We’ve added another lively review of the Village Roadshow AGM, this one from shareholder Dominic Moawad.

This would be the mantra for the meeting.

The 900 million-dollar line of credit the company was still arranging was “unique”. The combined salary of the top 8 executives (10 million) may seem obscenely generous for such a small company, but Robert was again assuring shareholders that this was because they were “unique”.

And I’m sure the sort of pain the Kirby brothers said they felt because of their loss of dividend for the year was “unique” given the generous 2 million dollar salaries they pay themselves.

It’s always cringe time when someone pulling in that sort of money talks about understanding the “pain” of a pensioner who relies on that dividend for an income stream.

Unique, unique, unique

The meeting itself struck me as unique. As a holder of preference shares for a few months, it was my first meeting. Coming into the huge car park at Hollywood on the Gold Coast, I was greeted by the sight of kids holding the Notices of Meeting, with their parents dressed prepared for a long day of excitement.

As you can imagine, the visitors’ table was packed with partners and children filling in forms! Many of these people sat in the meeting for a half-hour or so and began walking out to enjoy the free refreshments and the rest of the day on the Lethal Weapon and Wild Wild West rides.

The speech

Robert Kirby gave his speech to shareholders, and urged us all to hold on and hang in there so that their investment in movies starts to pay off. We were treated to a trailer of upcoming movies, which Robert Kirby says shows how all the pain will pay off.

The pain to shareholders has been the cutting off of dividend payments to ordinary shareholders.

This is because Village wants to have a 900 million dollar line of credit (instead of 700 million) due to the half funding of the two Matrix films (Village’s share is a whopping $165 US Million according to Variety Magazine) as well as the production of other films including TROY (historical epic starring Brad Pitt and Eric Bana) and the sequel to Oceans Eleven.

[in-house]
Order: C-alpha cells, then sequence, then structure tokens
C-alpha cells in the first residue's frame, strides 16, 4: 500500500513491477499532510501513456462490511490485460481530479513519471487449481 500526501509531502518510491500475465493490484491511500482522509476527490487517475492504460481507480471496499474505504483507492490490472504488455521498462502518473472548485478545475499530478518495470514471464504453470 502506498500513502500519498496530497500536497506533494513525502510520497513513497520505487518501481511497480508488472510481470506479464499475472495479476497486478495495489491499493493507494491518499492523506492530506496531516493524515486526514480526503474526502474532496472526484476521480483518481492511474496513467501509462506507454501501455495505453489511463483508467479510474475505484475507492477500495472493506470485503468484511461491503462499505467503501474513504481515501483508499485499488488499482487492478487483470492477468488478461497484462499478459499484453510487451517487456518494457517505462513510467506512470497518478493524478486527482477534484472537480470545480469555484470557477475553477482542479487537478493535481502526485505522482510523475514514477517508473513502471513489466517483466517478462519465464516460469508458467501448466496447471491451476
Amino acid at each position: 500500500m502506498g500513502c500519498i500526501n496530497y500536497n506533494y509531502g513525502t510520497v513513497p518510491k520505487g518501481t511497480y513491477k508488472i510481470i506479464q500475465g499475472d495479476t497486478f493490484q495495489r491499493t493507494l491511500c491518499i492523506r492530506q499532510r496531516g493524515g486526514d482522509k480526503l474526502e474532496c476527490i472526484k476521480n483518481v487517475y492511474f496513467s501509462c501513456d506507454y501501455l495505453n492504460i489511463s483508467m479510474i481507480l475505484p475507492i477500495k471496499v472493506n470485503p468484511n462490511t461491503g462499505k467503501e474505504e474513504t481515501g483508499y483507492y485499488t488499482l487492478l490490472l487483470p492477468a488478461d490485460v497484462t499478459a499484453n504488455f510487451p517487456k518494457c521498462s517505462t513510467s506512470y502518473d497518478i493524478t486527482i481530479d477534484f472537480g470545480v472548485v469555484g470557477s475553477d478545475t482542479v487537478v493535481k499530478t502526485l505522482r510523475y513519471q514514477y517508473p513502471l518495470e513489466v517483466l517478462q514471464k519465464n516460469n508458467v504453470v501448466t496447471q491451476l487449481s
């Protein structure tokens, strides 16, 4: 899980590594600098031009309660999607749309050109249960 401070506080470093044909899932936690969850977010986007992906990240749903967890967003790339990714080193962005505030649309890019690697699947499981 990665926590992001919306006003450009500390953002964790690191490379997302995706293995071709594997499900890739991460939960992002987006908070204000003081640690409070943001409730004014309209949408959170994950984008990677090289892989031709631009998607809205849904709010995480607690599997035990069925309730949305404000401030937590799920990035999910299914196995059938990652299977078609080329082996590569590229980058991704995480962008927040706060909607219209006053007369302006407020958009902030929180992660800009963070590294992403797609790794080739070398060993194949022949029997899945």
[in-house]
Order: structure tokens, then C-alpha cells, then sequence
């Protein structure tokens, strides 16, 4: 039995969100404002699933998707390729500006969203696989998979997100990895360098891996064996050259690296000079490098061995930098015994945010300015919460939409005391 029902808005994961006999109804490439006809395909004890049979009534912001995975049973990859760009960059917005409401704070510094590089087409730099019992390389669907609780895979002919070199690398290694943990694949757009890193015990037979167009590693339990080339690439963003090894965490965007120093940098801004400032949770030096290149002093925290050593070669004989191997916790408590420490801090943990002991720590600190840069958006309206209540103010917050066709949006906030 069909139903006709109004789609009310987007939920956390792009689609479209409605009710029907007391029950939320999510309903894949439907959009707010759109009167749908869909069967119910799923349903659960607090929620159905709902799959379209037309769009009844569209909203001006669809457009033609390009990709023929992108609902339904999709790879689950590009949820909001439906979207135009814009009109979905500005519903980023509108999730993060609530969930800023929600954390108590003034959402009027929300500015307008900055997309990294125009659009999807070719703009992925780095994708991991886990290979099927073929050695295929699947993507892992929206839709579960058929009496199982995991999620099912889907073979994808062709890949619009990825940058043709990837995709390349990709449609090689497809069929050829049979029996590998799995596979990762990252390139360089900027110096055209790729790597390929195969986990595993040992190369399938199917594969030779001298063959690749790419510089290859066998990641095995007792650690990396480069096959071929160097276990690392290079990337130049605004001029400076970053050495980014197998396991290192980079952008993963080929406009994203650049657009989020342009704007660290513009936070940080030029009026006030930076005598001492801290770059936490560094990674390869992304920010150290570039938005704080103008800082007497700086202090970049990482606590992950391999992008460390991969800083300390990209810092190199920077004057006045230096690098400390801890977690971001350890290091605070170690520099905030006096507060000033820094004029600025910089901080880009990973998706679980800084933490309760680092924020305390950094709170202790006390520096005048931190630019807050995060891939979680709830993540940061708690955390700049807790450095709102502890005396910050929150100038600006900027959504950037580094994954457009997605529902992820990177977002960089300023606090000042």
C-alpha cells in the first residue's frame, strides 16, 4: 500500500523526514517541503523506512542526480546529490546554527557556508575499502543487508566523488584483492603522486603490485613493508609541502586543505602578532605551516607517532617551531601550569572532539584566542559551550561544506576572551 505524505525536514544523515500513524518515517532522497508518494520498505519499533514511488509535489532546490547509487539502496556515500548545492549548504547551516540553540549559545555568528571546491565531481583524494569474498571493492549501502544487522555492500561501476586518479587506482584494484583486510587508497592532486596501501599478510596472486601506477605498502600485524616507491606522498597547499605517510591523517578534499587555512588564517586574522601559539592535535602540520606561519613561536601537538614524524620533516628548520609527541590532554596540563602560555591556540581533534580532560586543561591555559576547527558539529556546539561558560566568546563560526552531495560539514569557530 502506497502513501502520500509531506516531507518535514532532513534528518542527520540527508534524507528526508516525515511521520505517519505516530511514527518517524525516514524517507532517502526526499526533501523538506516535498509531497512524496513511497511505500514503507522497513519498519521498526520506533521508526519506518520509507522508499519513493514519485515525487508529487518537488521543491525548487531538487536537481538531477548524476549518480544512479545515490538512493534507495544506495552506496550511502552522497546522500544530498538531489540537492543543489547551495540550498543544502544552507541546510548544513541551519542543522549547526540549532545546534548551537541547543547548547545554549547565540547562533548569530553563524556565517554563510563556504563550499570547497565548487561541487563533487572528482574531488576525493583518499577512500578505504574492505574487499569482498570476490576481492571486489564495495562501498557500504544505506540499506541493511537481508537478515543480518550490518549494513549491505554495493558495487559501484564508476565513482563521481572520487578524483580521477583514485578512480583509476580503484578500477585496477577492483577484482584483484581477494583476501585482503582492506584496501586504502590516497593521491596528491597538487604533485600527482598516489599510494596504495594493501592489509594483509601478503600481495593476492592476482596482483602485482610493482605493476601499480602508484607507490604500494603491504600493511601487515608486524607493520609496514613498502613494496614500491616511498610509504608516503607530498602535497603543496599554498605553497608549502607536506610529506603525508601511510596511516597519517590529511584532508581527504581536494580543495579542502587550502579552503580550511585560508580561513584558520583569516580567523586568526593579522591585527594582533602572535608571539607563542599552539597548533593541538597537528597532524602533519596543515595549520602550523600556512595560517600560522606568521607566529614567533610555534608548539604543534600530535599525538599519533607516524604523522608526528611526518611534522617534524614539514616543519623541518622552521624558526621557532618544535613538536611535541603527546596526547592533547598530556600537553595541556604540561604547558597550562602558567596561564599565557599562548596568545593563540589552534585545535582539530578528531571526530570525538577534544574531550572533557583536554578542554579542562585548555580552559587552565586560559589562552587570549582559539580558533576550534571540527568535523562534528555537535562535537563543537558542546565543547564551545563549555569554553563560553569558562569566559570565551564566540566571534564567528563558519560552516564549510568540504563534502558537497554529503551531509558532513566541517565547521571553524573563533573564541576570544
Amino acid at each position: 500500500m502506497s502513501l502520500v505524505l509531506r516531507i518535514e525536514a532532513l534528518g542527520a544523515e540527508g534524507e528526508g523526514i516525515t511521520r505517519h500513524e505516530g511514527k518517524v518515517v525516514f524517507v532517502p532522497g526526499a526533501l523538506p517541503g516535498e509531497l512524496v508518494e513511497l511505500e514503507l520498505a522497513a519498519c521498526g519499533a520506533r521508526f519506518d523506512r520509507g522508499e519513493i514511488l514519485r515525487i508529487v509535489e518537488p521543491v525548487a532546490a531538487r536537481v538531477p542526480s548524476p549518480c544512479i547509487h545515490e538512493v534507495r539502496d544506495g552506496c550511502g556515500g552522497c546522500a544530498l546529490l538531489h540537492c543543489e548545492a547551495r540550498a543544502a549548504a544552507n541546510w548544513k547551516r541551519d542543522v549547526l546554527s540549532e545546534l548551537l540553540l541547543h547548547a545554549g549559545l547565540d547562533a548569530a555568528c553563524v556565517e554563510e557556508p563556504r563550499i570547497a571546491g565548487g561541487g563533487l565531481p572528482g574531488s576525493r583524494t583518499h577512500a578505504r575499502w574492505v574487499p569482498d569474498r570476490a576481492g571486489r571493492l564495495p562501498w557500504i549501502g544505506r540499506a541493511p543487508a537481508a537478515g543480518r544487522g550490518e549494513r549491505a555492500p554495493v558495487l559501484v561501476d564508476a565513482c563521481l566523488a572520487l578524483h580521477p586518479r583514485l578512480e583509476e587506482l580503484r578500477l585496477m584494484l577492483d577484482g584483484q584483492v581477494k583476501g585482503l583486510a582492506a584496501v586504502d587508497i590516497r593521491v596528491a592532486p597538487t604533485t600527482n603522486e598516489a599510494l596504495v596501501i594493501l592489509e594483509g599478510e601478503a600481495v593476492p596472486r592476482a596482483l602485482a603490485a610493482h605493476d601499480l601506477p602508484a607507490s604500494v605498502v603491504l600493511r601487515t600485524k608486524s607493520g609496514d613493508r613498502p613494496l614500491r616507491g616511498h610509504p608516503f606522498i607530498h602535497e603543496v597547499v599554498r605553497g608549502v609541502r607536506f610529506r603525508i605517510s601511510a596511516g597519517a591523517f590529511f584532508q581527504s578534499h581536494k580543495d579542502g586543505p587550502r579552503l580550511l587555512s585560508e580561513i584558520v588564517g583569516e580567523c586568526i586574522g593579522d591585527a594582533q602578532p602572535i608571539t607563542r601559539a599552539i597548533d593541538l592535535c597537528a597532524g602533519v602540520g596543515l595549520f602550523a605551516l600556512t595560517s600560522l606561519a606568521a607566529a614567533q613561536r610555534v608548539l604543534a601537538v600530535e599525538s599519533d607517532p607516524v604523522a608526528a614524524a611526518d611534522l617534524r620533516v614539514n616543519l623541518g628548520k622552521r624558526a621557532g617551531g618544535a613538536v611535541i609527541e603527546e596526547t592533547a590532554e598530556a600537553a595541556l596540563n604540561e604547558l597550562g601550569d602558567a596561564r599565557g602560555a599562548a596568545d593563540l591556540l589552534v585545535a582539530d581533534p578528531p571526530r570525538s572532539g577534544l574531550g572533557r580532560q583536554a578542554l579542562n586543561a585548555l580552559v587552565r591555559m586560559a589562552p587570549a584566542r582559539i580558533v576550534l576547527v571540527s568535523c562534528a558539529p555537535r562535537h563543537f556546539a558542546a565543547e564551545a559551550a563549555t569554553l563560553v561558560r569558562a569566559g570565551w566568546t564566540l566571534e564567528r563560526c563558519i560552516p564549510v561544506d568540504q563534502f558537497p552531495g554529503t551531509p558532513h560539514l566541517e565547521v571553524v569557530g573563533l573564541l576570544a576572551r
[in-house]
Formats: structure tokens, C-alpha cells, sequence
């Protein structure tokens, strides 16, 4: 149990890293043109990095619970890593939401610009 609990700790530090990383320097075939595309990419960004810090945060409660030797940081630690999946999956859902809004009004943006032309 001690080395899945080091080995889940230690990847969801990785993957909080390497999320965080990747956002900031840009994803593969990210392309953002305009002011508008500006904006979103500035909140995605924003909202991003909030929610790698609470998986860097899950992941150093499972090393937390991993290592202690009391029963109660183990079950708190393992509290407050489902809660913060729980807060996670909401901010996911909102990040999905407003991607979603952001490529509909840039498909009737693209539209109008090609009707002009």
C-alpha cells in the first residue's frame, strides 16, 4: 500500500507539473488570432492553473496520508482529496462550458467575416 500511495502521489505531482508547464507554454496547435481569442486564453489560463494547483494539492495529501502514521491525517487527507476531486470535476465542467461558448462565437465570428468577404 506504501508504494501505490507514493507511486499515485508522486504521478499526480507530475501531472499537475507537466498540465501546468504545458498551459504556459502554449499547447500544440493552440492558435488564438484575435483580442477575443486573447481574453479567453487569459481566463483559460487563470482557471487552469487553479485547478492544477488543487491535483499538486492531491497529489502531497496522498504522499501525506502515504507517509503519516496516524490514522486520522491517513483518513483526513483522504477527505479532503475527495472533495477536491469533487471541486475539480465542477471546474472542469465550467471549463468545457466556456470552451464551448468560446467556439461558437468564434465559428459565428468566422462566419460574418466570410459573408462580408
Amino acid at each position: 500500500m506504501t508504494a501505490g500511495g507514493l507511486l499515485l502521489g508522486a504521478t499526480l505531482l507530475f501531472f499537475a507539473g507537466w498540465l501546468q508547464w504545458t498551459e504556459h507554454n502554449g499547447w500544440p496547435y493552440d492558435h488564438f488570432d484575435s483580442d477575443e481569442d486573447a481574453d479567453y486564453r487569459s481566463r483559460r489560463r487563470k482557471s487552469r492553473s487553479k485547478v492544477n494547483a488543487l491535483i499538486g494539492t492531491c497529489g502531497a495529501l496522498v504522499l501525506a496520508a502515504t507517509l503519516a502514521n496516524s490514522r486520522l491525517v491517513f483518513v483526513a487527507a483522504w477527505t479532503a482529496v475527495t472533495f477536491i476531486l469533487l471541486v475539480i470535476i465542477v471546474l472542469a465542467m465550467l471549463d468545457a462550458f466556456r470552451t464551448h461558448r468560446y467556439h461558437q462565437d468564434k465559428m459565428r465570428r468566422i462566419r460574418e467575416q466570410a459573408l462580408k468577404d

The facility has yet to be finalised, the details will be confidential. The “rocket” for earnings this year after a slow start however will be THE MATRIX sequels. Opening in May, these star wars; films for the post-modern generation are the lynchpin for Village’s hopes.

Question time

Questions were then open to shareholders.

The first person was the Crikey representative:

1. Contingent Liability to the Tax Department. Village thinks its contingent liability is nowhere near what the tax department says it is. In fact, the liability is closer to 85 million dollars.

2. Political Donations. Crikey has commented on the ‘good work’ (from a shareholder’s perspective) Village Roadshow has done to protect its interests, especially in radio. Kirby was challenged to stop making donations and reveal political donations in the Annual Report like other companies are now beginning to do. Kirby said that they would continue paying up to political parties and would consider inserting the details in the report.

3. Independent directors/audit committee. The shareholder also commented that the number of independent directors on the board was less than 50% and that Village did not meet best practice standards. Kirby said that they were working on an appointment soon.

4. Executive Remuneration. The shareholder made a comparison between Village and Boral in terms of executive remuneration. Village pays the Kirby brothers 2 million each, and six other executives get 1 million each. That’s 10 million in a company that barely turns over 400 million dollars. Kirby’s response was that Boral is a different company. Yes it is. It turns over billions of dollars. Kirby said that because village was ‘unique’ and international, it had to pay to keep the “artistic” talent required to make truly great films. One wonders whether that talent read the script for PLUTO NASH. So basically, shareholders have to endure these huge salaries for a pay-off that’s five years down the track if some of the movies are successful.

Stuff the dividend, we want free entry

No one clapped or cheered for any of the questions at the AGM except for the man who got up and said that because Village abandoned the dividend, they should consider introducing a card entitling the shareholder to free admission to the park. This would be in addition to the book of goodies all shareholders receive annually.